Workers struggled Sunday to restore power to a nuclear plant's overheating reactors as the toll of dead or missing from Japan's worst natural disaster in nearly a century surpassed 20,000.
The discovery of radiation in foodstuffs in regions around the plant, and of traces of radioactive iodine in Tokyo tap water well to the southwest, compounded public anxiety but authorities said there was no danger to health.
The Fukushima No. 1 plant was struck on March 11 by a massive earthquake and tsunami which, with 8,133 people confirmed killed, is Japan's deadliest natural disaster since the Great Kanto quake levelled much of Tokyo in 1923.
Another 12,272 are missing, feared lost to the tsunami or buried in the wreckage of buildings. For half a million survivors, many huddled in poorly supplied and spartan shelters, conditions in the icy north are miserable.
In Miyagi prefecture on the devastated northeast coast, where the 10-metre (33-foot) tsunami reduced entire towns to splintered matchwood, the death toll stood at 4,882.
But Miyagi police chief Naoto Takeuchi told a task force meeting that his prefecture alone "will need to secure facilities to keep the bodies of more than 15,000 people", Jiji Press reported.
According to the charity Save the Children, around 100,000 children were displaced by the disaster, and signs of trauma are evident among survivors as the nuclear emergency and countless aftershocks heighten their terror.
"We found children in desperate conditions, huddling around kerosene lamps and wrapped in blankets," Save the Children spokesman Ian Woolverton said after visiting a number of evacuation centres in Japan's tsunami-hit northeast.
"They told me about their anxieties, especially their fears about radiation," Woolverton said, adding that several youngsters had mentioned the US atom bomb attacks on Hiroshima and Nagasaki, which they know from school.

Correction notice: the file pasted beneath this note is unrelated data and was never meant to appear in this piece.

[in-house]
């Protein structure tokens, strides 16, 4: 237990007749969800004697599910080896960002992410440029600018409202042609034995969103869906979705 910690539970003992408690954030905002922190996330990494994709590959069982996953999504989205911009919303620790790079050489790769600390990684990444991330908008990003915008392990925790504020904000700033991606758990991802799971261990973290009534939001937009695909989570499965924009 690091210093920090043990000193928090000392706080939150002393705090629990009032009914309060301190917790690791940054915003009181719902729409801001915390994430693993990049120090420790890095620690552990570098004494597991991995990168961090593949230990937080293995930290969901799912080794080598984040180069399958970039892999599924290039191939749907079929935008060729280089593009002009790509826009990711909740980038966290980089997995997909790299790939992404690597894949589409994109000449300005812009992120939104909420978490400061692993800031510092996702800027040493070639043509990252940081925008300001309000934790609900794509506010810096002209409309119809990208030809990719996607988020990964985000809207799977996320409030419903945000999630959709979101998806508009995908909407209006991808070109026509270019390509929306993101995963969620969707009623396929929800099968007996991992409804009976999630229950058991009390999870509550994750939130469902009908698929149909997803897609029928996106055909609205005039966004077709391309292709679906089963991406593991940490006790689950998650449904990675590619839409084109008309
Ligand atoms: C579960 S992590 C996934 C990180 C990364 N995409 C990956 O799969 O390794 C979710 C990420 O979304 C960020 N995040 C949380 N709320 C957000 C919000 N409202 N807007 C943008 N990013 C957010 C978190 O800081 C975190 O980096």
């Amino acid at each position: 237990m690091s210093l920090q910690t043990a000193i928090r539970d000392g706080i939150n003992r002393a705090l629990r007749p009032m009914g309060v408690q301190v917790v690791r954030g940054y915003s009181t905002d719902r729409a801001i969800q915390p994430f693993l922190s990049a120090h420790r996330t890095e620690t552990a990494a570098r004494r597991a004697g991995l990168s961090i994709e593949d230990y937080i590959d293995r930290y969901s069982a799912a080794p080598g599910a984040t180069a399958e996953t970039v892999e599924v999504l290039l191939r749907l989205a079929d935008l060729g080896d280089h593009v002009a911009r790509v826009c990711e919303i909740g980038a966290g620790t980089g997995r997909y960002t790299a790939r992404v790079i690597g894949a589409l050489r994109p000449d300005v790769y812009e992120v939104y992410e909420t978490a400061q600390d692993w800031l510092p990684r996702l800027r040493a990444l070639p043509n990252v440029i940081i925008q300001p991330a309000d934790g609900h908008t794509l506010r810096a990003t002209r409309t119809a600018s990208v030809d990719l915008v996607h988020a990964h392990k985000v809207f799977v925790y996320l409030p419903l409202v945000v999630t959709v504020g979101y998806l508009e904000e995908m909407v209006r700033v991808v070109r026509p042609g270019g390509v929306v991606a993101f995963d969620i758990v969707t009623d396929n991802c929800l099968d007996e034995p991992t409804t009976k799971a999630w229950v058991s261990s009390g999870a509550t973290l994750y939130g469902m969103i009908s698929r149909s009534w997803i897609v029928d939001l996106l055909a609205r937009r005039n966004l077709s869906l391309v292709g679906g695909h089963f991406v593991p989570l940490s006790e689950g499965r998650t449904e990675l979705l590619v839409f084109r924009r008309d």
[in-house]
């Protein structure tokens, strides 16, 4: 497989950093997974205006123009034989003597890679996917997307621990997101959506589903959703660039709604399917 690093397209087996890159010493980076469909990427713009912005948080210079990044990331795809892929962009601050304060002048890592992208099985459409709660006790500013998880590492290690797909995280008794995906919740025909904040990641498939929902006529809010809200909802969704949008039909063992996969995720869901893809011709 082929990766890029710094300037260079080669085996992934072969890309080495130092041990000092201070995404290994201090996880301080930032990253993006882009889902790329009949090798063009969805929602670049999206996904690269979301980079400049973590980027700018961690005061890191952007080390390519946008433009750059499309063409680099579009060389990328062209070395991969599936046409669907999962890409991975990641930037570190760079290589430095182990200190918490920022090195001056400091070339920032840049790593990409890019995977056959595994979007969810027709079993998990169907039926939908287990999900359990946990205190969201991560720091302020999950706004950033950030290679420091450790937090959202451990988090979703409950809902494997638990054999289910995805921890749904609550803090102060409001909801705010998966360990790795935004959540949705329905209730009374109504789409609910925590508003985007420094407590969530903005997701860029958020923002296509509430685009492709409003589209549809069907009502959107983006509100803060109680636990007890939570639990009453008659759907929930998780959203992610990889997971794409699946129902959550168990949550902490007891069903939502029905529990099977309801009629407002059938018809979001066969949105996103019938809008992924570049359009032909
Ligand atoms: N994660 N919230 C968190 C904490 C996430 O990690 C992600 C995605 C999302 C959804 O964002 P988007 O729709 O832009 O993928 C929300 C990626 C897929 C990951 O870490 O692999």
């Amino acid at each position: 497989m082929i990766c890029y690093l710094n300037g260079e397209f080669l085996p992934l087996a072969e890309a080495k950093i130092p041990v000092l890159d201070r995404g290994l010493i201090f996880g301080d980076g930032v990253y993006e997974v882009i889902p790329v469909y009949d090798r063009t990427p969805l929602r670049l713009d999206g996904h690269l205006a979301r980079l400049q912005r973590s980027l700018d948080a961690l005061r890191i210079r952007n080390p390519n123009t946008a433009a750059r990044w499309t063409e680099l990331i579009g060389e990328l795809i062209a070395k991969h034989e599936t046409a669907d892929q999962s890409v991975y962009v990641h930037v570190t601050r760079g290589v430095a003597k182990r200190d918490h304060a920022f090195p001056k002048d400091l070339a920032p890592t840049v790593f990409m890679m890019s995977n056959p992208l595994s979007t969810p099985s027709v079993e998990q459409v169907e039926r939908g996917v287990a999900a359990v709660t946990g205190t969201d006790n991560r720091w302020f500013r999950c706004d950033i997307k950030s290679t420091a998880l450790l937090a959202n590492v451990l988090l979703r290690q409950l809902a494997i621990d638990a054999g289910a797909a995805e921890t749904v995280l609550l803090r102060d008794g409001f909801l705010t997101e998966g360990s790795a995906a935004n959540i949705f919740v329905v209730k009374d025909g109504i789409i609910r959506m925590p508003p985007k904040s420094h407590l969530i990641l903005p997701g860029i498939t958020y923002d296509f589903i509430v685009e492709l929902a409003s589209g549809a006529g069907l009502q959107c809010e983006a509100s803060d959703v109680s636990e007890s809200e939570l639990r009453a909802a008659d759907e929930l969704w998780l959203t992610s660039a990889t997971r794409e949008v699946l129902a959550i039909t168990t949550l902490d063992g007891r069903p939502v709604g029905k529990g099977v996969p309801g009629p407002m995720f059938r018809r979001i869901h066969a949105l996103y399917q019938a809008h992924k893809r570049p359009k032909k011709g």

Cooling systems that are meant to protect the Fukushima plant's six reactors from a potentially disastrous meltdown were knocked out by the tsunami, and engineers have been battling ever since to put a lid on rising temperatures.
The radiation-suited crews were striving to partially restore electricity to the ageing facility 250 kilometres (155 miles) northeast of Tokyo, after extending a high-voltage cable into the site from the national grid.
But plant operator TEPCO said it would be hard by the end of Sunday to restart power to the cooling systems on two reactors that were badly damaged when a series of explosions tore away their outer buildings.
Spraying of water from high-pressure hoses -- an operation meant to cool the reactors from afar -- was complicating the reconnection of electricity, it said, according to Jiji Press.
Fire engines again aimed their water jets at the reactors and fuel rod pools, where overheating is an equal concern, dumping in thousands of tonnes of seawater from the adjoining Pacific.
"When I told her that I was going to Fukushima, my wife replied, 'I wish you would be a saviour of Japan'," said Yasuo Sato, commander of the Tokyo Fire Department's Hyper Rescue Unit, which sent dozens of firefighters to join the dousing efforts.
Six workers at the Fukushima plant have been exposed to high levels of radiation but are continuing to work and have suffered no health problems, TEPCO said.
Japan's government has been insisting that there is no widespread threat of radiation but confirmed Saturday that tainted milk had been found in Fukushima prefecture, and contaminated spinach in neighbouring Ibaraki.
Abnormal levels of radioactive iodine were also found in the water supply in areas including Tokyo and Fukushima, officials said. But as with the milk and spinach, they stressed the levels were still far too low to endanger health.
In the disaster epicentre of northeast Japan, authorities have been battling to get more fuel and food to sick and hungry survivors enduring freezing temperatures.
At shelters, some grandparents are telling children stories of how they overcame hardships in their own childhood during and after World War II, which left Japan in ruins.
"We have to live at whatever cost," said Shigenori Kikuta, 72.
"We have to tell our young people to remember this and pass on our story to future generations, for when they become parents themselves," he said.
There was better news for residents in Rikuzentakata where construction teams began erecting 36 prefabricated units, the first of many more temporary houses being built for the tsunami homeless.
"They won't be very big, but whatever they are, it will be better than being in here," said great-grandmother Tokiko Kanno, who has been sleeping on a school stage.